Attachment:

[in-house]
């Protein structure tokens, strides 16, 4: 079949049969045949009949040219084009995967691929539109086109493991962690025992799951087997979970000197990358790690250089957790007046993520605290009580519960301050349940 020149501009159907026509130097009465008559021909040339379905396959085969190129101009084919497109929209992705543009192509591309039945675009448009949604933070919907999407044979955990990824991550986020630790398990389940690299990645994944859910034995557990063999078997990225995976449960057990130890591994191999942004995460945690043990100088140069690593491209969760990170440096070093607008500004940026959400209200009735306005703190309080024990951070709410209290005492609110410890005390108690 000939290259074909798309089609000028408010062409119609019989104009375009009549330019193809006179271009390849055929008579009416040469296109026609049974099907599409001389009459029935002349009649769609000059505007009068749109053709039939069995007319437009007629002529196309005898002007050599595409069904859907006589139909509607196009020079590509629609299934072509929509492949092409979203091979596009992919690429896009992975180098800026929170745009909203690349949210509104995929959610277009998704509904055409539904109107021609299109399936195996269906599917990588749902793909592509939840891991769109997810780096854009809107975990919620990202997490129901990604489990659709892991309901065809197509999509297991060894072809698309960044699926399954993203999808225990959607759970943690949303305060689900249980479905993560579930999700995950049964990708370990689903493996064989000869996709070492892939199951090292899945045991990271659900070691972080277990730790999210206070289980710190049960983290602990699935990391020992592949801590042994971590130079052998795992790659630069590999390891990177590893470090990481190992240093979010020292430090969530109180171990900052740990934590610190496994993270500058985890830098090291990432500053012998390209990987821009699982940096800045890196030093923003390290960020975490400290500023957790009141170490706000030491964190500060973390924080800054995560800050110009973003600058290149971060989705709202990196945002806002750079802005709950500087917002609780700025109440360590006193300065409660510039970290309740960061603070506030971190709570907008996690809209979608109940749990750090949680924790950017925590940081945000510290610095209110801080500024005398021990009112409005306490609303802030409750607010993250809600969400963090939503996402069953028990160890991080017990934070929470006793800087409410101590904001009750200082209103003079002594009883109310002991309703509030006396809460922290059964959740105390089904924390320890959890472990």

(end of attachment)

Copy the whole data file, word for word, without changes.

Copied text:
[in-house]
């Protein structure tokens, strides 16, 4: 079949049969045949009949040219084009995967691929539109086109493991962690025992799951087997979970000197990358790690250089957790007046993520605290009580519960301050349940 020149501009159907026509130097009465008559021909040339379905396959085969190129101009084919497109929209992705543009192509591309039945675009448009949604933070919907999407044979955990990824991550986020630790398990389940690299990645994944859910034995557990063999078997990225995976449960057990130890591994191999942004995460945690043990100088140069690593491209969760990170440096070093607008500004940026959400209200009735306005703190309080024990951070709410209290005492609110410890005390108690 000939290259074909798309089609000028408010062409119609019989104009375009009549330019193809006179271009390849055929008579009416040469296109026609049974099907599409001389009459029935002349009649769609000059505007009068749109053709039939069995007319437009007629002529196309005898002007050599595409069904859907006589139909509607196009020079590509629609299934072509929509492949092409979203091979596009992919690429896009992975180098800026929170745009909203690349949210509104995929959610277009998704509904055409539904109107021609299109399936195996269906599917990588749902793909592509939840891991769109997810780096854009809107975990919620990202997490129901990604489990659709892991309901065809197509999509297991060894072809698309960044699926399954993203999808225990959607759970943690949303305060689900249980479905993560579930999700995950049964990708370990689903493996064989000869996709070492892939199951090292899945045991990271659900070691972080277990730790999210206070289980710190049960983290602990699935990391020992592949801590042994971590130079052998795992790659630069590999390891990177590893470090990481190992240093979010020292430090969530109180171990900052740990934590610190496994993270500058985890830098090291990432500053012998390209990987821009699982940096800045890196030093923003390290960020975490400290500023957790009141170490706000030491964190500060973390924080800054995560800050110009973003600058290149971060989705709202990196945002806002750079802005709950500087917002609780700025109440360590006193300065409660510039970290309740960061603070506030971190709570907008996690809209979608109940749990750090949680924790950017925590940081945000510290610095209110801080500024005398021990009112409005306490609303802030409750607010993250809600969400963090939503996402069953028990160890991080017990934070929470006793800087409410101590904001009750200082209103003079002594009883109310002991309703509030006396809460922290059964959740105390089904924390320890959890472990």